Now that marijuana has become legal in Washington and Colorado, reformers are drawing battle lines over its taxation. Anti-tax libertarians and medical marijuana industry opponents of Washington’s I-502 are now raising fears about $17 to $25 gram after-tax prices and the destruction of the medical marijuana industry. Sadly, they are using the same sort of scaremongering tactics opponents of marijuana legalization use to maintain prohibition in other states.
Jacob Sullum, a writer for the libertarian Reason.com published an article this week in Forbes entitled “High Marijuana Taxes Could Derail Legalization Plans“. In it he describes an analysis by BOTEC, the consulting firm handling Washington’s legalization rollout, which explains, “based on a production cost of $2 per gram… the after-tax retail price will be $17 per gram, or $482 per ounce. Another projection, based on a production cost of $3 per gram, puts the retail price at $25.50 per gram, or $723 per ounce.”
In addition to the $2/gram production cost and 25% excise tax at the producer, processor, and retailer level, BOTEC assumed a 100% double-your-money markup at each level, too. Sullum’s mistake, and those who’ve latched on to the $17/gram figure to frighten consumers, is failing to read the report’s explanation of that 100% markup figure.
“A review of retail markups across 53 sectors find an enormous range of average markups, from 14% for gas stations with convenience stores to 139% for optical goods (e.g., glasses),” writes BOTEC. “[I]f we replace the arbitrary assumptions of 100% markups with the processor markups typical of a dairy (34%) and retail markup typical of beer, wine and liquor stores (31%), then the numbers would look very different. The projected retail price would then be less than half as high ($7.46 vs. $16.99)…”
And what’s this $2/gram production cost, anyway? Really, it costs over $900 to produce a pound of marijuana? We consulted this RAND analysis from 2010 that analyzed figures from illegal grows. They found “a well-run 5′ x 5′ hydroponic grow producing 4 harvests per year might yield 10.5 pounds per year with tangible costs of $225 per pound.” Jorge Cervantes’ Dutch case study revealed a long-term cost of $238 per pound.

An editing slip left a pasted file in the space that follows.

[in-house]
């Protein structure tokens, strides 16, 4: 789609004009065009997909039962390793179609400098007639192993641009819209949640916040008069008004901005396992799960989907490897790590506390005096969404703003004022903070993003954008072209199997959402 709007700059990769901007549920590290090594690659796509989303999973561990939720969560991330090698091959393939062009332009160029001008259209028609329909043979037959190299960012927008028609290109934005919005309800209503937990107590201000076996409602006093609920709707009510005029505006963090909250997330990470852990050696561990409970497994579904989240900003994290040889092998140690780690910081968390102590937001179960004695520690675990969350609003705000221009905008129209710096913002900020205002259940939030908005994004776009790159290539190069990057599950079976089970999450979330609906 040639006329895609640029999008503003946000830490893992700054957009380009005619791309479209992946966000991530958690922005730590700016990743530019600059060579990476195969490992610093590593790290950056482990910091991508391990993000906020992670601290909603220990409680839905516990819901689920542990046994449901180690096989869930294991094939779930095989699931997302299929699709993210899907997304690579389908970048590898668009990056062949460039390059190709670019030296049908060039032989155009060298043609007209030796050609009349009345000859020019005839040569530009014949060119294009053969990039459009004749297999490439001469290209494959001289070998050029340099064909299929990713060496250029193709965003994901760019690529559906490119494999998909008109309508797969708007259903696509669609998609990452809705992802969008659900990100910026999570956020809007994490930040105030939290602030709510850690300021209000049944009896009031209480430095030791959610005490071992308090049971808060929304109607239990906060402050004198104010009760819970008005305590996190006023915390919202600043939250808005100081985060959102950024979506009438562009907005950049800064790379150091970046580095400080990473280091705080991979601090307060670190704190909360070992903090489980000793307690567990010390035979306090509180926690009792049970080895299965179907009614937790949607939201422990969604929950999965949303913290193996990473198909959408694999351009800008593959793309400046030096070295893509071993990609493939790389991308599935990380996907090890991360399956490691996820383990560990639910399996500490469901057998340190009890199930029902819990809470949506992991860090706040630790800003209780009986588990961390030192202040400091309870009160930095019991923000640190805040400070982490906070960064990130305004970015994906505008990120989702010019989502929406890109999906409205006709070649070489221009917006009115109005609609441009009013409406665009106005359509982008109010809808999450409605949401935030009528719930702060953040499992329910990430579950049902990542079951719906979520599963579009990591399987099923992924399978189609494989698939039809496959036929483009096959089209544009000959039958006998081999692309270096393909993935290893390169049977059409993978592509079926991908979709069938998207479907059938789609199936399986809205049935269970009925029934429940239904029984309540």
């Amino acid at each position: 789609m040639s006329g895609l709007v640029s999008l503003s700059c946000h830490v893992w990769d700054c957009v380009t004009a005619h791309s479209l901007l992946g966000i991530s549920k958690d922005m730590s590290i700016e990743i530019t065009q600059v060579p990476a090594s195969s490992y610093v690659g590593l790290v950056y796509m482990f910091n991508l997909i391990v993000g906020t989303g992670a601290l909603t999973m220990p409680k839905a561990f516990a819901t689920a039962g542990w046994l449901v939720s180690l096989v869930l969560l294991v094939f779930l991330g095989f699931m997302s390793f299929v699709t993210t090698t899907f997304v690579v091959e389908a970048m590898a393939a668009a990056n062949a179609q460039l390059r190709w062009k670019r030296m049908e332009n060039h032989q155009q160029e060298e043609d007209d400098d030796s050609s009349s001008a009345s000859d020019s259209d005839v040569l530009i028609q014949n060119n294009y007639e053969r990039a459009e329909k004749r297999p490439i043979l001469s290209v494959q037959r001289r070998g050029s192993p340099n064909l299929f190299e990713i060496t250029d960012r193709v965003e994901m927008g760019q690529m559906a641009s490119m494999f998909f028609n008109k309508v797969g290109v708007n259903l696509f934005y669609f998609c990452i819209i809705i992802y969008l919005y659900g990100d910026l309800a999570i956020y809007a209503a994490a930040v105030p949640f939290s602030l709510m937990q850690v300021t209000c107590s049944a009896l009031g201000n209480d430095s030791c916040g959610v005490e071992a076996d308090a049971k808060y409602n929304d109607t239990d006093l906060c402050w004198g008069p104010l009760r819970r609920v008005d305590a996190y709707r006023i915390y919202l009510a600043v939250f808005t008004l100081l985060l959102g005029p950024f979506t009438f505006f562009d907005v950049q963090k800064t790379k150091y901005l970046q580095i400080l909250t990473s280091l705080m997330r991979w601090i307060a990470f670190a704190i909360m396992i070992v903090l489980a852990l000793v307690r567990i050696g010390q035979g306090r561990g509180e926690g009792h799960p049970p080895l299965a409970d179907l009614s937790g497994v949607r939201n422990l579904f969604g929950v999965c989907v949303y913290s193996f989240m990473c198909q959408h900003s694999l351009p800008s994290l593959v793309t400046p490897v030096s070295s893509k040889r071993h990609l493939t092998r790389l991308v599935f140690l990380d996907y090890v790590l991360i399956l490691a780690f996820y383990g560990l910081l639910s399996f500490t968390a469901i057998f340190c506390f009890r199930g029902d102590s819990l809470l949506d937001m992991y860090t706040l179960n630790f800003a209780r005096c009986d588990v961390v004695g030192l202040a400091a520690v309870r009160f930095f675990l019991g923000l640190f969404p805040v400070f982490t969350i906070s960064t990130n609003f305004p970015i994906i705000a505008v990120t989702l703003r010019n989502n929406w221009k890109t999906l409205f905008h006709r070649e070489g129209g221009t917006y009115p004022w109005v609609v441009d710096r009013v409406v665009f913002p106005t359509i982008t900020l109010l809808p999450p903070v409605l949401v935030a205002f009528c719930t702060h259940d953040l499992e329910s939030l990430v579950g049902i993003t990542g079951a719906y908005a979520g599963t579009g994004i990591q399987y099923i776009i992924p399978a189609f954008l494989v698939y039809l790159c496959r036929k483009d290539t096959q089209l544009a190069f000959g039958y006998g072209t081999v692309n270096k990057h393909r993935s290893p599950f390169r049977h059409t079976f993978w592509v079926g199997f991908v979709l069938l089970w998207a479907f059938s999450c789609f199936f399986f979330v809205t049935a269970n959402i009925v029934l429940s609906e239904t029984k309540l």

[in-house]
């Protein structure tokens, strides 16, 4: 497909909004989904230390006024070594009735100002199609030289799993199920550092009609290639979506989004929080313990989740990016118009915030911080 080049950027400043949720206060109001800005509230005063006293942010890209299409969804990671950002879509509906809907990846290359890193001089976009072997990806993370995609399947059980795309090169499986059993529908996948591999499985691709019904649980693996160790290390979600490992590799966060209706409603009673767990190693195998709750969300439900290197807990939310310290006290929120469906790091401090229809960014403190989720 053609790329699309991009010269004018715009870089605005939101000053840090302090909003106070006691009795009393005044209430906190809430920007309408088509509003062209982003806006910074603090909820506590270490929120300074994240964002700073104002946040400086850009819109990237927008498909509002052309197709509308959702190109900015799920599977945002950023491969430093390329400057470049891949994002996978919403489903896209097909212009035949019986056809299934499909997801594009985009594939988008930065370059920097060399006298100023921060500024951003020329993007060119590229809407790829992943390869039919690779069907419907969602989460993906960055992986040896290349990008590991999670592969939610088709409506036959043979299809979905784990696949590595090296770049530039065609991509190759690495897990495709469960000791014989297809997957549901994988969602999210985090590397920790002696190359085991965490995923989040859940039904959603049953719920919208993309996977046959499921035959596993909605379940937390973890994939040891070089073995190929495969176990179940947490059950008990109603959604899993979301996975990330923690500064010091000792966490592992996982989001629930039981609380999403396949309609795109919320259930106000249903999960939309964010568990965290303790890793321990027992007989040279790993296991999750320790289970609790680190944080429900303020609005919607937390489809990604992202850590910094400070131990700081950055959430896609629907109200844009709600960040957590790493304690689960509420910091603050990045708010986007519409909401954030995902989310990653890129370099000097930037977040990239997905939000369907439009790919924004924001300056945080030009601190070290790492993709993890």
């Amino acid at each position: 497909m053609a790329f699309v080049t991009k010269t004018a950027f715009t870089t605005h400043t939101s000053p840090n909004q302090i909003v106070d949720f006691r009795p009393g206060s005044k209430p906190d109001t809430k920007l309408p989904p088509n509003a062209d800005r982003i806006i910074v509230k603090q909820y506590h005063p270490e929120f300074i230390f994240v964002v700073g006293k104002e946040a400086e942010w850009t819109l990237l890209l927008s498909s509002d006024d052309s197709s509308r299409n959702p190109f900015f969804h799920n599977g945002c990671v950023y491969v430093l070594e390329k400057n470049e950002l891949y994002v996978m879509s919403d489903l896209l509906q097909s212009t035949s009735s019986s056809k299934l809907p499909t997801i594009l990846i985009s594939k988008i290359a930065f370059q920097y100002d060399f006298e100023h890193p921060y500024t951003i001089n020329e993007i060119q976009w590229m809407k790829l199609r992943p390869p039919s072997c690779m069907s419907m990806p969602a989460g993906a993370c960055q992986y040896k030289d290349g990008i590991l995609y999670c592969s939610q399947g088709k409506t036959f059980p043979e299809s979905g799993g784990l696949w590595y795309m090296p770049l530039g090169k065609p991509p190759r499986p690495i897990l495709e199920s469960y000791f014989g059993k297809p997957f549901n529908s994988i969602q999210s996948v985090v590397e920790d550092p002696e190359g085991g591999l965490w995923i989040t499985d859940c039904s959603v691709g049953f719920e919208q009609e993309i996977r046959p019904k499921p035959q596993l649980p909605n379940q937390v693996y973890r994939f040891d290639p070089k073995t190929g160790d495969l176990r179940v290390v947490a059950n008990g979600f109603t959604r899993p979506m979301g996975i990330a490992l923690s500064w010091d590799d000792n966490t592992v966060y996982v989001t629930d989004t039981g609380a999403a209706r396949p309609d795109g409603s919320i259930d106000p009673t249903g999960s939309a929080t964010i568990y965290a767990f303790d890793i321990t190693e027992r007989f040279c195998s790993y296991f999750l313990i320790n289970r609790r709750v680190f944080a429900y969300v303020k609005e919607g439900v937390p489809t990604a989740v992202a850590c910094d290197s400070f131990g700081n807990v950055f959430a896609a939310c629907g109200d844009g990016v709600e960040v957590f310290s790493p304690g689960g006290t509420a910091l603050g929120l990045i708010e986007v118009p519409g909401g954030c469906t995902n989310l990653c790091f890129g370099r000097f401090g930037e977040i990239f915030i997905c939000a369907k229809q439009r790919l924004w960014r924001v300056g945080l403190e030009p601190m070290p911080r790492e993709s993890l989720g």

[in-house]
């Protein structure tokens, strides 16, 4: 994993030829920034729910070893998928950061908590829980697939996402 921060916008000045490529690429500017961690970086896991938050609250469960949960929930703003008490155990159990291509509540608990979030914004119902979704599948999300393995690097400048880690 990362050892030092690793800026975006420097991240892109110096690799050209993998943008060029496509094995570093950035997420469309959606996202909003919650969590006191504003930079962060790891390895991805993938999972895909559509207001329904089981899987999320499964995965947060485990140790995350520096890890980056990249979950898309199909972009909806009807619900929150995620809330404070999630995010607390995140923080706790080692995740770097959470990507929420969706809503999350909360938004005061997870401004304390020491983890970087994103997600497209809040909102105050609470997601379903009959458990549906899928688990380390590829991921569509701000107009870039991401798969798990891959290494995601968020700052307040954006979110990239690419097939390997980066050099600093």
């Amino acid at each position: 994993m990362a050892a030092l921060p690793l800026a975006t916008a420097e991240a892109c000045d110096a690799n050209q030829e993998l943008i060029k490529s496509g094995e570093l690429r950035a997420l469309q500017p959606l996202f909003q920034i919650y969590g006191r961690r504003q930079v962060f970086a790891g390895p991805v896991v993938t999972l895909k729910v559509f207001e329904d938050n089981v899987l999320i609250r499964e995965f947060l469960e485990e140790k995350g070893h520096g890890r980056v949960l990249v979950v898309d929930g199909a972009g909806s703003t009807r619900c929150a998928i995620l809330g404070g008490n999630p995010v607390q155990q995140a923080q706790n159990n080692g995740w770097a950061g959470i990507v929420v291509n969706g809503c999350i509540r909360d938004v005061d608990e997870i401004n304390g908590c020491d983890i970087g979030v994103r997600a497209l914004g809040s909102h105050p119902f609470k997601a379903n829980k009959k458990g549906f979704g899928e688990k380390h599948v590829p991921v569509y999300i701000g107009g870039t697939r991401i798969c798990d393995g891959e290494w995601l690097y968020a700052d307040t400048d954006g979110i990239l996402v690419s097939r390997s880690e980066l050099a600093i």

So it appears the cost of growing marijuana – even under the restrictions of prohibition, unable to grow at large, industrial scale and required to take precautions to hide the activity – turns out to be somewhere around 52¢ per gram. Plug that 52¢ into BOTEC’s inflated 100% markup scheme and you get weed at $4.42 / gram. Bring your markups into the 33% real-world range and you get weed down to $1.95 / gram. (Do it yourself – online spreadsheet available at https://rad-r.us/botec.)
Now, we don’t think (in the short term) we’re going to see retail $2 grams. Legal growers will face regulatory, security, licensing, and employee costs a typical 5′ x 5′ grow doesn’t incur. But even if weed costs $1.32 per gram to grow (Colorado State University’s estimate for Amendment 64), at 100% markups the post-tax cost is still just $11.21/gram. Since the market will bear people paying $7-$15 a gram, that’s where it will be priced. No tokers in the Pacific Northwest are going to spend over $300 on an ounce of cannabis. Growers, processors, and retailers who want their business will be forced to reduce production costs and markups.
But the $17/gram exaggeration won’t die because it fans the flames of hatred some in the medical marijuana industry had for I-502 all along. Sullum explains that the untaxed, unregulated medical marijuana dispensaries in Seattle charge $250 per ounce. Already the Seattle City Council has called for merging the recreational and medical markets. This is the “I told you so” moment for the No on I-502 crowd who claimed all along that legalization would harm medical marijuana patients, blaming the regulation of recreational marijuana rather than the lack of regulation for medical marijuana.
The real fear for medical marijuana dispensaries in Seattle is that taxed recreational marijuana may come in at a reasonable price. Then many patients decide the annual medical permission slip they buy so they can shop for untaxed medical marijuana isn’t worth it. Then there are fewer registered patients, meaning fewer people to fill in those untaxed 10-patient 45-plant collective grows that feed the unregulated medical dispensaries.
Sullum’s title warns high taxes would “derail legalization plans”. In another article, he worries that Colorado’s marijuana taxation would “preserve the black market”. Yet nothing about taxing of marijuana is going to repeal Initiative 502 or Amendment 64. If the taxes are too high, those states may not realize the tax revenue they hoped for and the black market might continue unabated. So then states will be forced to lower those high taxes to capture more market share, just as the cannabis market will have to adjust if their markups are too high. These tax rates aren’t commandments; they can be changed. If they are as odious as predicted, the support for lowering the taxes will be substantial. The black market isn’t the boogeyman; it’s the leverage that forces legal marijuana prices lower.
It’s strange that the people who usually preach about the corrective power of free markets are making an exception for legalized marijuana.